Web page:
Ever since the coronavirus pandemic struck, it has thrown up challenge after challenge. With the advent of 2021 and cases seemingly under control, life was expected to go back to normal but then the virus began mutating, and here we are looking at a fresh set of Covid-inspired curbs as we enter the third year of the outbreak.
The pandemic took an exceptional toll on children and education as lives as they knew it changed. Gone was the camaraderie found in classes amid shared giggles and lunches, replaced by stoic screens and four walls of homes.
While students experienced difficulty with subjects online, teachers struggled with technology. And now, some students have gone back to school under heavy precautions, others are yet to.
Team VoI spoke to some of these students, teachers and management of a school to gauge the overall impact of the pandemic.
Online Vs Offline
Older students stressed the need for physical classes. Some from Classes XI and XII grades said offline classes are better.
“Online classes made us lazy and we lost confidence,” said Hussain.
“The way of education was completely different before online classes. Covid forced us to adapt and to do it very quickly,” said another student Ansh.
“Omicron has made the situation adverse. We should complete the course as soon as we can as the future seems quite unsure,” said another student from Ankur High School, adding, “Online education was very challenging, the system was new and as we were surrounded by phones, it was very easy to get distracted.”
Suman highlighted the gaps online learning created. “Our concepts were not clear and we were left to learn from YouTube on several occasions.”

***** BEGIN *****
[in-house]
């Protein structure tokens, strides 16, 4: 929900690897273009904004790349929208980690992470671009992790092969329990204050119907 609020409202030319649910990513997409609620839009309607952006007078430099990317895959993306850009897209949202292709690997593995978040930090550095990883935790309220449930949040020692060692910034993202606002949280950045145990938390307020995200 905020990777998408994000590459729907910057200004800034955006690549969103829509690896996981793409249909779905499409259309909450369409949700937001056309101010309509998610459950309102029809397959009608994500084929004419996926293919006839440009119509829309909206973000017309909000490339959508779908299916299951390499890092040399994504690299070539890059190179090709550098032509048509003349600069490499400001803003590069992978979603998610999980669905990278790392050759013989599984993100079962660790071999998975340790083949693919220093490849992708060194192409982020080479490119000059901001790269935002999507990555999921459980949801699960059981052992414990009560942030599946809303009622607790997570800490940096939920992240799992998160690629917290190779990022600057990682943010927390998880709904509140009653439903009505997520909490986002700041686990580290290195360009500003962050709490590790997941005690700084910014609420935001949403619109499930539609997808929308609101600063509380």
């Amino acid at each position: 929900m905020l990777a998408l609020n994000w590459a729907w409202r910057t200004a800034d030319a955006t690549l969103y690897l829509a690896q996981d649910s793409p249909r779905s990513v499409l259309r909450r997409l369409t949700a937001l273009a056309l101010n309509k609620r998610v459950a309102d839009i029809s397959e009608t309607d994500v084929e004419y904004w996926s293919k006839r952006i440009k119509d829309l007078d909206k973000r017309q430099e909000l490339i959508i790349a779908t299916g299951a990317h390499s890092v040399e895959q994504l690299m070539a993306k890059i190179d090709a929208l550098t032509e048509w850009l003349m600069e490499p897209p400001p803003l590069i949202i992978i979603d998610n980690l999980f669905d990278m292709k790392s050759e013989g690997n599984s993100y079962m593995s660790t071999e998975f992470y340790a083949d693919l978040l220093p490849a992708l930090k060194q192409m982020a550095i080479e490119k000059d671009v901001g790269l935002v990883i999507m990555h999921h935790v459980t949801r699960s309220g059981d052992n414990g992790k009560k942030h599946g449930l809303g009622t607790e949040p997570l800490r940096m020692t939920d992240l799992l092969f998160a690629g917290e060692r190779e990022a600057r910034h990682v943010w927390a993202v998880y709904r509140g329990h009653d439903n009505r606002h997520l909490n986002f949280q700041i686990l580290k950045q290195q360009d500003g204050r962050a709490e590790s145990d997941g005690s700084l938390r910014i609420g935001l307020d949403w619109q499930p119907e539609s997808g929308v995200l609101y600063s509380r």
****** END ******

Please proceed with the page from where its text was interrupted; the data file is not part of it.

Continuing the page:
“Our teachers were not used to teaching online, so this transition was difficult for them. YouTube helped a lot,” said Adil.
Teachers go back to school
Teachers shared the sentiment with the students and elaborated on the difficulties they faced with the new mode of learning.
“The difficult thing was to help students understand how to cope with technology. We educated ourselves but students had difficulty with the technology,” said R K George, an English Teacher.
“I hope 2022 helps students and we use technology in a better manner.”
“As a language teacher, it was difficult to teach online,” said Zarmar Bhatt, another English Teacher.
Pramod Gagnani, who teaches Maths, said, “The screen is very small compared to the board and it became very difficult to teach, especially big sums. We used to take pictures and videos, so they can learn better.”
“In offline classes, students can ask their doubts very easily, however in online classes due to technical problems, it becomes difficult,” he added.
“I have been teaching Physics for 30 years. For the first time during last year, I conducted practicals online with the help of my assistant,” said Jayesh Purohit, a Physics Teacher.
“We tried to explain the experiments, we performed the experiments for them, but I believe it was difficult for students as certain things cannot be explained on a video call,” he added.
Adapting to a global virus
“Education changed drastically. Some parents were tech-savvy and helped their wards but not everyone was able to adapt to the transition with ease. IN many cases, we had to teach parents as well,” said Himanshu Dodiya, CBSE Principal.
“The pandemic was unheard of before 2019, no one was prepared. We did not know how to deal with it, we were not sure how it would work but the government helped to understand the guidelines,” said Ms Aparna Pancholi, Trustee.
She added, “Online studies were difficult for students and children alike. We assured the parents to not worry about the studies. Our teachers helped students entirely. We had a holistic approach towards education, we had many activities virtually other than classes.”
“We faced financial problems as well. Many parents had lost their jobs and were not able to pay the fees but we supported the parents as much as we could,” added Pancholi.
“When students were not on the campus, the school felt like a body without a soul,” said Pancholi.
Janak Shah, Trustee, Little Flower School said, “God has been kind, the school staff, teachers and students are safe.”
“Schools are in trouble, we had to waive 25 per cent fees and many parents were not able to pay the fees,” he added.
“We are a big family. We have also received wholehearted support from the parents. After the first and second waves, now we are at the brink of the third wave. We were the first ones to start offline classes yet not a single girl has been infected by Covid-19,” he added.